Co-Founder and CTO Reducer
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How small firms can run cost-effective security audits

Reducer co-founder Stuart Kemp offers insight into the surprisingly varied and eye-opening security of well-known firms and apps in the accounting industry. 

5th Oct 2020
Co-Founder and CTO Reducer
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What do Members of Parliament, barristers, airline pilots, doctors and accountants have in common? They are all professions approved by the UK government to countersign a passport application – the most trusted professions.

The reputation of an accounting firm can be damaged through misconduct, as was the case in 2002 when Arthur Andersen lost its license to practice due to auditing fraud. But trust is more commonly eroded through honest mistakes, such as the data breaches at Deloitte in 2017 and Wolters Kluwer in 2019.

Prevention is better than cure, so the largest firms keep a close eye on their security risks. This includes assessing internal systems but it also extends to third party applications and partners. 

When a large firm considers working with a new app, it will typically conduct a security audit to ensure their clients’ data will be safe with the partner.

Checking and monitoring security to begin

Security audits differ significantly between firms, but they will usually involve the potential partner completing a questionnaire designed by the firm’s security team. There may also be a degree of technical investigation to validate the partner’s claims.

Needless to say, it can be an expensive and time consuming process for both the accounting firm and the application partner, especially if a dedicated security consultant is employed to help out. It’s no surprise then that small firms do not typically perform a security audit on new partners.

So what can a small firm do to ensure that they only work with partners who can be relied upon to secure their data? The answer is that a lot can be done quickly, simply and cheaply.

What systems can be used for scoring security?

Small accounting firms don’t have the time to become security experts, so it makes sense to rely on those who specialise in the field. This knowledge can be surprisingly easy to access.

A security scanner is a tool that executes automated tests against a website or software platform. A scanner may run hundreds of different tests to check for security weak spots in everything from encryption protocols to email configurations.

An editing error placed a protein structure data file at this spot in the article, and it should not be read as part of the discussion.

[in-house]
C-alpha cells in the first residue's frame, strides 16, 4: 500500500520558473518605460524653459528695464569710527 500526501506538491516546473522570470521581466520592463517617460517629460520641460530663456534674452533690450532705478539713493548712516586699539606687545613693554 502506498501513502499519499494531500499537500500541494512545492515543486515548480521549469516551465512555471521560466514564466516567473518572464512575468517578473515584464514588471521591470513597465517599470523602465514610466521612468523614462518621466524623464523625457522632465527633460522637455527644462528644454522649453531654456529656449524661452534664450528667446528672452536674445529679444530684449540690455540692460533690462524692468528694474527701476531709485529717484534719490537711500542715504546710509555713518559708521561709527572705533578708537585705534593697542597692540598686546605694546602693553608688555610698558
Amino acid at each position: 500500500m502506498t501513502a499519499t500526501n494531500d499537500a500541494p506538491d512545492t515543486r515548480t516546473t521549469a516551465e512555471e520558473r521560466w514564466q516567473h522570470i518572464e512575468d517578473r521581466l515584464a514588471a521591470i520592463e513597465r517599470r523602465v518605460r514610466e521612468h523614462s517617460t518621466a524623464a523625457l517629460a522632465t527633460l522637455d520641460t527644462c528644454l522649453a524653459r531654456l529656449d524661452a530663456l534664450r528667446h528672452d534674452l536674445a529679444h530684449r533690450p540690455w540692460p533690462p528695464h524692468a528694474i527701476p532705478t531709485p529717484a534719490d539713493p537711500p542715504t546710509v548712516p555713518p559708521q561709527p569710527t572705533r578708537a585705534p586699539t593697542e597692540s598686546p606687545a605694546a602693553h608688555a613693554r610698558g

A number of companies who offer bespoke security consulting also offer free online security scanners. The best ones turn the results into a simple to understand score such that no technical knowledge is required to interpret the outcome.

The best freely available security scanner is Upguard’s Webscan. To use the scanner, simply type the partner’s website address into the webscan form, and Upguard will perform dozens of automated security checks. The result is a straightforward score out of 950.

The highest scoring apps of those tested were Reducer and Fathom, with a score of 922 and 846 respectively. The majority of accountancy apps score between 700 and 850. A score of less than 700 should be a strong warning sign that there’s a security issue.

Similarly, the most secure accounting firms, Deloitte and KPMG, weighed in with scores of 931 and 922 respectively, but there are firms in the top 10 who score as little as 650.

What should be done when an app or firm scores poorly?

Raising a security scanner score with a partner should be the basis of an open conversation. 

However, if a partner is defensive, seeks to close the conversation without action, or tries to divert attention from the issues raised with excessive technical terminology, it might be time to walk away.

Security improvements are often relatively straightforward to implement, software like Upguard advice on how to remediate any weaknesses. 

Upguard provides the most comprehensive freely available security scanner. However, there are a number of other excellent services are available to use. 

Security Headers is widely used in the cybersecurity industry to test HTTP security. Grades of ‘A’ or ‘A+’ are rare marks of excellence, whilst the more common results of ‘D’ and ‘F’ should be considered concerning. 

SSL Labs by Qualys provide the most detailed analysis of SSL certificates and encryption protocols available. A score of ‘A+’ is excellent, ‘A’ is fine and ‘B’ is worrying. Last but not least, 

Sucuri’s Sitecheck is particularly powerful at finding undetected malware and unpatched software on web servers. It’s also the only freely available security that can detect whether a site employs active security monitoring and a firewall.

Building a reputation in accountancy can take a lifetime, and losing it through a security breach can take moments. Small firms have the same security risks as the Big Four, but much fewer resources to keep on top of them. 

Free security scanners offer a simple solution to running a security audit on potential partners. The real question though, is whether firms should turn the scanners on their own systems?

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